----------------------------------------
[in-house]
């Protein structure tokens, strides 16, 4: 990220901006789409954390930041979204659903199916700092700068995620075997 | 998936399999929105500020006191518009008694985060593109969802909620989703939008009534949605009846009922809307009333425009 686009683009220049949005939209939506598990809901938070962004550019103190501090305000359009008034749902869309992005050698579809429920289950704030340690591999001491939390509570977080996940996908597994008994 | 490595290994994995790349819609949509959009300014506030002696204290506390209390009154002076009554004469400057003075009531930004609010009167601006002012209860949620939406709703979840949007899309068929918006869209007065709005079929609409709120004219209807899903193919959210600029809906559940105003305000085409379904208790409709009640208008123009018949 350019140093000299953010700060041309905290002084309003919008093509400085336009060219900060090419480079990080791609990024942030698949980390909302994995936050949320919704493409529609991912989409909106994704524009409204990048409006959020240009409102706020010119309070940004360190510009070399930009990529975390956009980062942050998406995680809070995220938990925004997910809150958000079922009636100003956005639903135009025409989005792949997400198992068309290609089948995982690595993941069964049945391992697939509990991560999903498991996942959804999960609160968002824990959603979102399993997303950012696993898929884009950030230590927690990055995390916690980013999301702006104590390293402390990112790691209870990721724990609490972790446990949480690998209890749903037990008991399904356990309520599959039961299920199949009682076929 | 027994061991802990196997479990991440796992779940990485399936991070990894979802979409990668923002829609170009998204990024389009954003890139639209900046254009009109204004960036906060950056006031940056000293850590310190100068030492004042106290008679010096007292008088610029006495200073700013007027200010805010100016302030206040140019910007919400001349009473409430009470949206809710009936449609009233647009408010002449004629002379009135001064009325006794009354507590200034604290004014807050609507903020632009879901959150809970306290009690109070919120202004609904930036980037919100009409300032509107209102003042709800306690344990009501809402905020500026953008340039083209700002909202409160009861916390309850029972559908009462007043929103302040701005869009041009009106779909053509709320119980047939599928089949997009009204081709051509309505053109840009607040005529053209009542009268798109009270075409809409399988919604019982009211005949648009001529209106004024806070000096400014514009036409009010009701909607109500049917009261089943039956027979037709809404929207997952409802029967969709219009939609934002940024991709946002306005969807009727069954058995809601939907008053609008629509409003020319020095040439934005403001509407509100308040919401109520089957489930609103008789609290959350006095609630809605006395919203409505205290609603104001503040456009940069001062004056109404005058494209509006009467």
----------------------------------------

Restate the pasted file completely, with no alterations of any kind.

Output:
[in-house]
């Protein structure tokens, strides 16, 4: 990220901006789409954390930041979204659903199916700092700068995620075997 | 998936399999929105500020006191518009008694985060593109969802909620989703939008009534949605009846009922809307009333425009 686009683009220049949005939209939506598990809901938070962004550019103190501090305000359009008034749902869309992005050698579809429920289950704030340690591999001491939390509570977080996940996908597994008994 | 490595290994994995790349819609949509959009300014506030002696204290506390209390009154002076009554004469400057003075009531930004609010009167601006002012209860949620939406709703979840949007899309068929918006869209007065709005079929609409709120004219209807899903193919959210600029809906559940105003305000085409379904208790409709009640208008123009018949 350019140093000299953010700060041309905290002084309003919008093509400085336009060219900060090419480079990080791609990024942030698949980390909302994995936050949320919704493409529609991912989409909106994704524009409204990048409006959020240009409102706020010119309070940004360190510009070399930009990529975390956009980062942050998406995680809070995220938990925004997910809150958000079922009636100003956005639903135009025409989005792949997400198992068309290609089948995982690595993941069964049945391992697939509990991560999903498991996942959804999960609160968002824990959603979102399993997303950012696993898929884009950030230590927690990055995390916690980013999301702006104590390293402390990112790691209870990721724990609490972790446990949480690998209890749903037990008991399904356990309520599959039961299920199949009682076929 | 027994061991802990196997479990991440796992779940990485399936991070990894979802979409990668923002829609170009998204990024389009954003890139639209900046254009009109204004960036906060950056006031940056000293850590310190100068030492004042106290008679010096007292008088610029006495200073700013007027200010805010100016302030206040140019910007919400001349009473409430009470949206809710009936449609009233647009408010002449004629002379009135001064009325006794009354507590200034604290004014807050609507903020632009879901959150809970306290009690109070919120202004609904930036980037919100009409300032509107209102003042709800306690344990009501809402905020500026953008340039083209700002909202409160009861916390309850029972559908009462007043929103302040701005869009041009009106779909053509709320119980047939599928089949997009009204081709051509309505053109840009607040005529053209009542009268798109009270075409809409399988919604019982009211005949648009001529209106004024806070000096400014514009036409009010009701909607109500049917009261089943039956027979037709809404929207997952409802029967969709219009939609934002940024991709946002306005969807009727069954058995809601939907008053609008629509409003020319020095040439934005403001509407509100308040919401109520089957489930609103008789609290959350006095609630809605006395919203409505205290609603104001503040456009940069001062004056109404005058494209509006009467």